Wednesday, October 31, 2007
I've often been to meetings and taken a seat near the back, only to have the speaker demand that everybody move to the front. It drives me nuts. I sat back here because I wanted to. No, I don't want to move forward, I'm afraid of getting hit with your spittle if I sit too close.
But now those of us who prefer the back, and are geeks, have an excuse. I'm in a meeting and the only plugs are at the back of thee room. If I'm asked to move forward, I can put a pained look on my face, as if my one and only desire is to move forward. But then I gesture toward my laptop cord plugged into the floor. Alas, I'm tied to my spot. Here, in the back. Where nobody can sneak up and club me with a rock.
Wednesday, October 24, 2007
"WHITNEY AWARDS COMMITTEE ANNOUNCES LARGE CASH AWARDS
"The Whitney Awards Committee announced today that they will be
offering seven large cash awards to be presented at the upcoming
Whitney Awards banquet in March 2008. These cash prizes are due to
the generosity of the Whitney Awards' marquis sponsor,
"Founded earlier this year, the Whitney Awards program is a non-profit
organization dedicated to rewarding excellence among LDS authors.
With the new sponsorship of ExclusivelyLDS.com, winning authors will
receive up to $1000 along with their trophy.
"The Whitneys offer a total of seven awards. The five genre awards
(Best Romance/Women's Fiction, Best Mystery/Suspense, Best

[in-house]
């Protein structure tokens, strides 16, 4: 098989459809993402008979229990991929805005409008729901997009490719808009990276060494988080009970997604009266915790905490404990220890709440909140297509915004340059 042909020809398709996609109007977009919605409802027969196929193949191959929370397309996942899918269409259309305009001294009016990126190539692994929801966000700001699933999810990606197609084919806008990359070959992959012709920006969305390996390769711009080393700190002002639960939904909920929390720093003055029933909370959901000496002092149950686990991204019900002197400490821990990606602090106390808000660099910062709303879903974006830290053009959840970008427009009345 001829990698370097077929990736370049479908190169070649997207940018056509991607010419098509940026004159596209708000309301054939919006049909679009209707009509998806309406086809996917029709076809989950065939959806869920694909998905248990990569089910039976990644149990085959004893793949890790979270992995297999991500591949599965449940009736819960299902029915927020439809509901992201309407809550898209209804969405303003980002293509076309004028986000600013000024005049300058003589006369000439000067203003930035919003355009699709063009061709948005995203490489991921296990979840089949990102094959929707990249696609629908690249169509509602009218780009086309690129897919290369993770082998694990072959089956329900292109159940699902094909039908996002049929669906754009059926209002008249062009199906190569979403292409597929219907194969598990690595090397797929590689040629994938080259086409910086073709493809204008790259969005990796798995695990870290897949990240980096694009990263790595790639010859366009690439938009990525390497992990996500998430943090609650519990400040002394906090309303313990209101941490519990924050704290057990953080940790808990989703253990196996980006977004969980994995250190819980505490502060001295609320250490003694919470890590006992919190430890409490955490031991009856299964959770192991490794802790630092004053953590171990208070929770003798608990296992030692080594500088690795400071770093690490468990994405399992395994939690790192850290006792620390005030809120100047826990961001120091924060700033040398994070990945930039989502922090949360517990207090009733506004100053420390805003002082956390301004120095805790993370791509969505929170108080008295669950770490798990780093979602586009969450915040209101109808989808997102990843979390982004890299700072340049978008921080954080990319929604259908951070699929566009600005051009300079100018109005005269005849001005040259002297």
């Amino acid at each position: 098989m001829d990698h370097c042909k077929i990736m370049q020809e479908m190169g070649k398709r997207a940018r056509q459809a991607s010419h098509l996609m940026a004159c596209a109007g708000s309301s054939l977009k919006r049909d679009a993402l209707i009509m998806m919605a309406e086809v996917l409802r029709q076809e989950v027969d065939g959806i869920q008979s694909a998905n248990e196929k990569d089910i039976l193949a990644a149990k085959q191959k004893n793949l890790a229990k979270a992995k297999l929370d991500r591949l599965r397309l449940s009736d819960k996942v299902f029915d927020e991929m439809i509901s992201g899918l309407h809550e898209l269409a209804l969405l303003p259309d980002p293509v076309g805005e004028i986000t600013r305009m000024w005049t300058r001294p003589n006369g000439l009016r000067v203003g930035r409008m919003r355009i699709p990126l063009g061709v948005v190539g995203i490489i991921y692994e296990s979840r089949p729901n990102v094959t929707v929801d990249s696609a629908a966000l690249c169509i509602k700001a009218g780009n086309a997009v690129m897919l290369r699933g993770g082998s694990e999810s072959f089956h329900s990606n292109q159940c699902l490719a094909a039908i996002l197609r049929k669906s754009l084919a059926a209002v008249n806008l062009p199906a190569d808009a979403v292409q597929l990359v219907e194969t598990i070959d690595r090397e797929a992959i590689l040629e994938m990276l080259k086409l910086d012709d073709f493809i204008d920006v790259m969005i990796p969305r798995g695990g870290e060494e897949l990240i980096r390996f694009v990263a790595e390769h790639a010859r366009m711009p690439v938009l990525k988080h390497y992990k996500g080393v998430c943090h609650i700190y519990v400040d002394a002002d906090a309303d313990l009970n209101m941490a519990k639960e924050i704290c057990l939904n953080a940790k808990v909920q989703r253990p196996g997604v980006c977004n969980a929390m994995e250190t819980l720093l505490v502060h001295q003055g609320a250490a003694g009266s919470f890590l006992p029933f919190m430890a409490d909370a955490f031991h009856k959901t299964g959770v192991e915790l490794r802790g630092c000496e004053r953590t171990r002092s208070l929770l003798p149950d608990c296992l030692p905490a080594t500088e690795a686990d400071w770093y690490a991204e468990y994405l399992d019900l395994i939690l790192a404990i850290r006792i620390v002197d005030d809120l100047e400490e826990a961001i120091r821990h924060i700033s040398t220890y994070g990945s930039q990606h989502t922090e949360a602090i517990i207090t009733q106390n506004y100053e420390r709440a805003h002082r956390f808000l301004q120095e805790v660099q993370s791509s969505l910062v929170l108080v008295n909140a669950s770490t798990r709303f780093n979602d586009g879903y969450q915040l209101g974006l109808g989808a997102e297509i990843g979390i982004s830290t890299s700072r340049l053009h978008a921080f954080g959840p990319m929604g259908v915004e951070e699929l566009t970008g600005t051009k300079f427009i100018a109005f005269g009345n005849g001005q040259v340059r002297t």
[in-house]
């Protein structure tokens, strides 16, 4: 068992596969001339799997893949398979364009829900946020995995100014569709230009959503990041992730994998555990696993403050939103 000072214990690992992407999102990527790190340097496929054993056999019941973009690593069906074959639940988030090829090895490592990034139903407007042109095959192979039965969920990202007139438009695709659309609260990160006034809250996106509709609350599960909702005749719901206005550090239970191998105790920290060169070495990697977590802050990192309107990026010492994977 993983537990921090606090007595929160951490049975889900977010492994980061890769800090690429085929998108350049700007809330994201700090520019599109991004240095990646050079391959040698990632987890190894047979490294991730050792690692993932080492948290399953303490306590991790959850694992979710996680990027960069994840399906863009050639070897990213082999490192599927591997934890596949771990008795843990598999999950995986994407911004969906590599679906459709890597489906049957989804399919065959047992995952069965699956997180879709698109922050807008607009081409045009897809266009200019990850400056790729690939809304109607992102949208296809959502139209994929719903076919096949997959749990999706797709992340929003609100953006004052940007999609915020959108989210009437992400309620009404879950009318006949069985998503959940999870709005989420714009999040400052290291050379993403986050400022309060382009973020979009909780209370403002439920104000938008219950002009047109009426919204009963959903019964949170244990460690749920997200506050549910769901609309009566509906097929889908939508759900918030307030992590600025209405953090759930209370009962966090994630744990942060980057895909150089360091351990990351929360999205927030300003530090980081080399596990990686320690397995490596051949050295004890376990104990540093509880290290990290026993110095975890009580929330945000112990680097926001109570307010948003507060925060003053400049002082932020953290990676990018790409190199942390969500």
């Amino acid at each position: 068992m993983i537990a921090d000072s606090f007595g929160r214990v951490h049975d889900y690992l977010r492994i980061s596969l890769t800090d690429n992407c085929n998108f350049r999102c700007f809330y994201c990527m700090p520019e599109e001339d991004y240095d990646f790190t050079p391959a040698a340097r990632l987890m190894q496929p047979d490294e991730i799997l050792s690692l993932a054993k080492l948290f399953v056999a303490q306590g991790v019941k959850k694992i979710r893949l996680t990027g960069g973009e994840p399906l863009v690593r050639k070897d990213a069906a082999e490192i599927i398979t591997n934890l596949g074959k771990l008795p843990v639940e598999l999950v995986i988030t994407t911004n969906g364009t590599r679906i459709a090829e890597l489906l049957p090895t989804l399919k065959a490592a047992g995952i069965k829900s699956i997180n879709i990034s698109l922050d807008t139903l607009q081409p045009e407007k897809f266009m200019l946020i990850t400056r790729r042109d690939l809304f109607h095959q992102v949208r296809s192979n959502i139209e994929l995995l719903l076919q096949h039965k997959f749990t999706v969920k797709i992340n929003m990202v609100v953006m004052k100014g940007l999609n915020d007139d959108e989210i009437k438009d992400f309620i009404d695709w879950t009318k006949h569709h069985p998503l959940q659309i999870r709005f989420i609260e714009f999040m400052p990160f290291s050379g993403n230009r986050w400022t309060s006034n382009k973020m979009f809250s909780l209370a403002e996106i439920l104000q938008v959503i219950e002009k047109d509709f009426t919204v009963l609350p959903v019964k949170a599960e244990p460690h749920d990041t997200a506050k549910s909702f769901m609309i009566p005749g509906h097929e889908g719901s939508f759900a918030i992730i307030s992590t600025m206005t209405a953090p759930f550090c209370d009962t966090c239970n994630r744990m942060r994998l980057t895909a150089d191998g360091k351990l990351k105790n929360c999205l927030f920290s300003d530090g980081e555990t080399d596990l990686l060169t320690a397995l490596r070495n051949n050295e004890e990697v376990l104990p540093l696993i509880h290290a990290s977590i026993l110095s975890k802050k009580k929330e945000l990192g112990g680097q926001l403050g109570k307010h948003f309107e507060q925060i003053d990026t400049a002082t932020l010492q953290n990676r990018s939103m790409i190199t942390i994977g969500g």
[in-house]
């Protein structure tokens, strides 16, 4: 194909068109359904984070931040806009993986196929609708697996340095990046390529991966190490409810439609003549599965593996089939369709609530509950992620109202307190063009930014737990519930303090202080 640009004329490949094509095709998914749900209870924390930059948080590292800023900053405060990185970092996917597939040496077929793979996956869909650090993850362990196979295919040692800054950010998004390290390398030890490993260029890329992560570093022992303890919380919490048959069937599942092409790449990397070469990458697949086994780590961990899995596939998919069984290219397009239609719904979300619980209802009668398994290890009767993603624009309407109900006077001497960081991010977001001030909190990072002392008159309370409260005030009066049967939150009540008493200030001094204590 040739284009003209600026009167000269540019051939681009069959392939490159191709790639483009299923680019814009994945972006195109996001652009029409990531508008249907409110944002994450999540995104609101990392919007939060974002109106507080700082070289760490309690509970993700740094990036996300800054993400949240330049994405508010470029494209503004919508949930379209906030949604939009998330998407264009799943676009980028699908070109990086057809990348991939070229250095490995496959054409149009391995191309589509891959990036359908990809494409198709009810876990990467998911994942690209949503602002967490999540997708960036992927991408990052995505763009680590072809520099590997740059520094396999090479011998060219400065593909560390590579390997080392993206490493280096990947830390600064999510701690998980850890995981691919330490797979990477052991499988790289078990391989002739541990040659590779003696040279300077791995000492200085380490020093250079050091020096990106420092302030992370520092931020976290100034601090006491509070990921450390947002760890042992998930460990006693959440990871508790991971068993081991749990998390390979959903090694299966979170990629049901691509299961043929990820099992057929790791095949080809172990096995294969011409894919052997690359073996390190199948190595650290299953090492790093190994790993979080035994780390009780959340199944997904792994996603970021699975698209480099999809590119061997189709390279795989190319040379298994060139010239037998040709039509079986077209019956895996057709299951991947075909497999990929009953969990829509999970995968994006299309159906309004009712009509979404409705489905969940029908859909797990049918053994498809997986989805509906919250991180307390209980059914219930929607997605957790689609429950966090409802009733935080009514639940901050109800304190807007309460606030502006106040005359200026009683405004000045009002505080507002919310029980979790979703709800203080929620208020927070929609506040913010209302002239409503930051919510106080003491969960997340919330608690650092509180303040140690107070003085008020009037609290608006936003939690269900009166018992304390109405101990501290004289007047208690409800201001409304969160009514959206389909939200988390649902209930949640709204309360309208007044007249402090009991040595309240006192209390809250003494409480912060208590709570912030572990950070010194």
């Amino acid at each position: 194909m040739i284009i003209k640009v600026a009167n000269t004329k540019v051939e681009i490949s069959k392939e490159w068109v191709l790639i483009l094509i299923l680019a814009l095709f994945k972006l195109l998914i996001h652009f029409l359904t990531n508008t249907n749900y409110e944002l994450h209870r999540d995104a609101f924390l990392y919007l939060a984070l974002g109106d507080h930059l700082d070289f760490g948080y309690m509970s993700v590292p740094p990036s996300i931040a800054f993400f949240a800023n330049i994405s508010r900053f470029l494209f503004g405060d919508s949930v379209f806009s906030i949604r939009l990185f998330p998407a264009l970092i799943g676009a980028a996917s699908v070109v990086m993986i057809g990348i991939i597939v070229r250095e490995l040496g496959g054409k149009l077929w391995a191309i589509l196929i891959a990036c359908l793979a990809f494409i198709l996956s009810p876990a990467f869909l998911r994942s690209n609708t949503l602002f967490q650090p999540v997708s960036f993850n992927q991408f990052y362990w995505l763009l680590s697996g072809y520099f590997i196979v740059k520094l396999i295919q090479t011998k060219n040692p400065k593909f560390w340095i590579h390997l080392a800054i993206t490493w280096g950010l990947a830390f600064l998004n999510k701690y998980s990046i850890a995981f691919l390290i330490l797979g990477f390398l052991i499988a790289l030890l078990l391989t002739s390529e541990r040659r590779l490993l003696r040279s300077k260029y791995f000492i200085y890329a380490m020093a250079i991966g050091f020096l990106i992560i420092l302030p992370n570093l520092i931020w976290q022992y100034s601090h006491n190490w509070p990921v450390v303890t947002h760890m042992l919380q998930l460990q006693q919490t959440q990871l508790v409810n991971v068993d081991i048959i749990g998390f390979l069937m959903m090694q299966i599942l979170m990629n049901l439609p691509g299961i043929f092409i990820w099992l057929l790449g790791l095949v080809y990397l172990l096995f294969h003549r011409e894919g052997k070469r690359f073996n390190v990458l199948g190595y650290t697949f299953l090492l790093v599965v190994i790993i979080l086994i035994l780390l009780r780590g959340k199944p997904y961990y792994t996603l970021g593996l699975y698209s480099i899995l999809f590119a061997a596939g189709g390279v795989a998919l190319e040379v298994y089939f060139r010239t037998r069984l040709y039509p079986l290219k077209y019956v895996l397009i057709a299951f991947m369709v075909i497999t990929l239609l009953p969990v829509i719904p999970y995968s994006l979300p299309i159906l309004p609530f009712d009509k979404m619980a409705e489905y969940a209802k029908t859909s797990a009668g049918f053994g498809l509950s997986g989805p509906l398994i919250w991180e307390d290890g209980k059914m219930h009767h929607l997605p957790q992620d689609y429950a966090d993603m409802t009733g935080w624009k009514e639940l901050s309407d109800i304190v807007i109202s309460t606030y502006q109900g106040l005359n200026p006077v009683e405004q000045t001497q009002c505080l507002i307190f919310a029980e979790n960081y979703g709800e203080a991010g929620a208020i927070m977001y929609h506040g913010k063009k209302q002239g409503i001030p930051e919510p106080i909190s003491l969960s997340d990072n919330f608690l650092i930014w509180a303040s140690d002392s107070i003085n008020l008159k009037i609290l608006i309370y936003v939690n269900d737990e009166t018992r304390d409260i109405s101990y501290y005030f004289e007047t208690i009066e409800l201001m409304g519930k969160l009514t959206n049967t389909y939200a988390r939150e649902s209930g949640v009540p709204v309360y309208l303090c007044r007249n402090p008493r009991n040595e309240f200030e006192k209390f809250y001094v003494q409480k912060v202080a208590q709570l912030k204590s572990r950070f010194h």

YA/Children's, Best Speculative Fiction, Best Historical) will each
be accompanied by a $500 cash prize. The two overall winners, Best
Novel by a New Author and Best Novel of the Year, will each receive
""We're very excited about the sponsorship with ExclusivelyLDS.com,"
Robison Wells, president of the Whitney Awards Committee,
explains. "There is enormous talent among LDS authors, and every
year seems to produce better and better novels. This is an exciting
time to be part of the LDS fiction industry. Our hope is that these
awards will raise awareness about the high quality fiction available
from LDS authors, and to draw in new readers.""
Now, you may think that I'm posting this in hopes that you might go over and nominate my book. That's not the case at all, although I do have an ulterior motive. I happen to know quite a few of the authors that have a good shot at winning this thing, and if they do, I'm planning to hit them up for some cash.
Tuesday, October 23, 2007
My brother sent me an article from the New York Times that talks about Google's work in scanning books and making them available to search. I've long been a fan of Google's work, even after publishers tried to bring a halt to the work by America's favorite pastime, litigation. However, the NYT puts a different spin on things.
When Google scans this material, they make it available to anybody who uses their search engines, but ONLY people using their search engines. From the article: